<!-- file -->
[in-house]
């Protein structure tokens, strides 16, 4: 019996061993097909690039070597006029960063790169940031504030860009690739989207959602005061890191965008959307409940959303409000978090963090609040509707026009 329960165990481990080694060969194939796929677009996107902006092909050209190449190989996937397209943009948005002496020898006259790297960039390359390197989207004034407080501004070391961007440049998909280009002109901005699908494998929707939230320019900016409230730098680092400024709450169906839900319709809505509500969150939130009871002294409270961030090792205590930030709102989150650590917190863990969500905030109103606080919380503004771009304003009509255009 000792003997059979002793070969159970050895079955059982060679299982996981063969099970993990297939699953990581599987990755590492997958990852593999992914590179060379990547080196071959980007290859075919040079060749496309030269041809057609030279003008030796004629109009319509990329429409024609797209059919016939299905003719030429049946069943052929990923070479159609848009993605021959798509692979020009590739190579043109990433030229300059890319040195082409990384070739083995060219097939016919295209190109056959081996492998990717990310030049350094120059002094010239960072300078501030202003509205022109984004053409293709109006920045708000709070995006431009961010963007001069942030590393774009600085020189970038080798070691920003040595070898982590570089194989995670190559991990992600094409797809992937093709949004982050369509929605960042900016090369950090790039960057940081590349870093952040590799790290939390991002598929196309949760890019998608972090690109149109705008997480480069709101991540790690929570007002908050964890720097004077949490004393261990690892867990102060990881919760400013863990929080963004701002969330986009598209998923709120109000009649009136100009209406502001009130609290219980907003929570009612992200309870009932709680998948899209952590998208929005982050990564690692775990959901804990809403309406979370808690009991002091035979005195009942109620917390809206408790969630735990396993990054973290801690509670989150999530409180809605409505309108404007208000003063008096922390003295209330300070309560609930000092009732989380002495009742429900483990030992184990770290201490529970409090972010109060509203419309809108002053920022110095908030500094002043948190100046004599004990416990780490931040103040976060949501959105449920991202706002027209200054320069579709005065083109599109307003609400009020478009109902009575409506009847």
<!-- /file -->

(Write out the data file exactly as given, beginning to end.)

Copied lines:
[in-house]
């Protein structure tokens, strides 16, 4: 019996061993097909690039070597006029960063790169940031504030860009690739989207959602005061890191965008959307409940959303409000978090963090609040509707026009 329960165990481990080694060969194939796929677009996107902006092909050209190449190989996937397209943009948005002496020898006259790297960039390359390197989207004034407080501004070391961007440049998909280009002109901005699908494998929707939230320019900016409230730098680092400024709450169906839900319709809505509500969150939130009871002294409270961030090792205590930030709102989150650590917190863990969500905030109103606080919380503004771009304003009509255009 000792003997059979002793070969159970050895079955059982060679299982996981063969099970993990297939699953990581599987990755590492997958990852593999992914590179060379990547080196071959980007290859075919040079060749496309030269041809057609030279003008030796004629109009319509990329429409024609797209059919016939299905003719030429049946069943052929990923070479159609848009993605021959798509692979020009590739190579043109990433030229300059890319040195082409990384070739083995060219097939016919295209190109056959081996492998990717990310030049350094120059002094010239960072300078501030202003509205022109984004053409293709109006920045708000709070995006431009961010963007001069942030590393774009600085020189970038080798070691920003040595070898982590570089194989995670190559991990992600094409797809992937093709949004982050369509929605960042900016090369950090790039960057940081590349870093952040590799790290939390991002598929196309949760890019998608972090690109149109705008997480480069709101991540790690929570007002908050964890720097004077949490004393261990690892867990102060990881919760400013863990929080963004701002969330986009598209998923709120109000009649009136100009209406502001009130609290219980907003929570009612992200309870009932709680998948899209952590998208929005982050990564690692775990959901804990809403309406979370808690009991002091035979005195009942109620917390809206408790969630735990396993990054973290801690509670989150999530409180809605409505309108404007208000003063008096922390003295209330300070309560609930000092009732989380002495009742429900483990030992184990770290201490529970409090972010109060509203419309809108002053920022110095908030500094002043948190100046004599004990416990780490931040103040976060949501959105449920991202706002027209200054320069579709005065083109599109307003609400009020478009109902009575409506009847």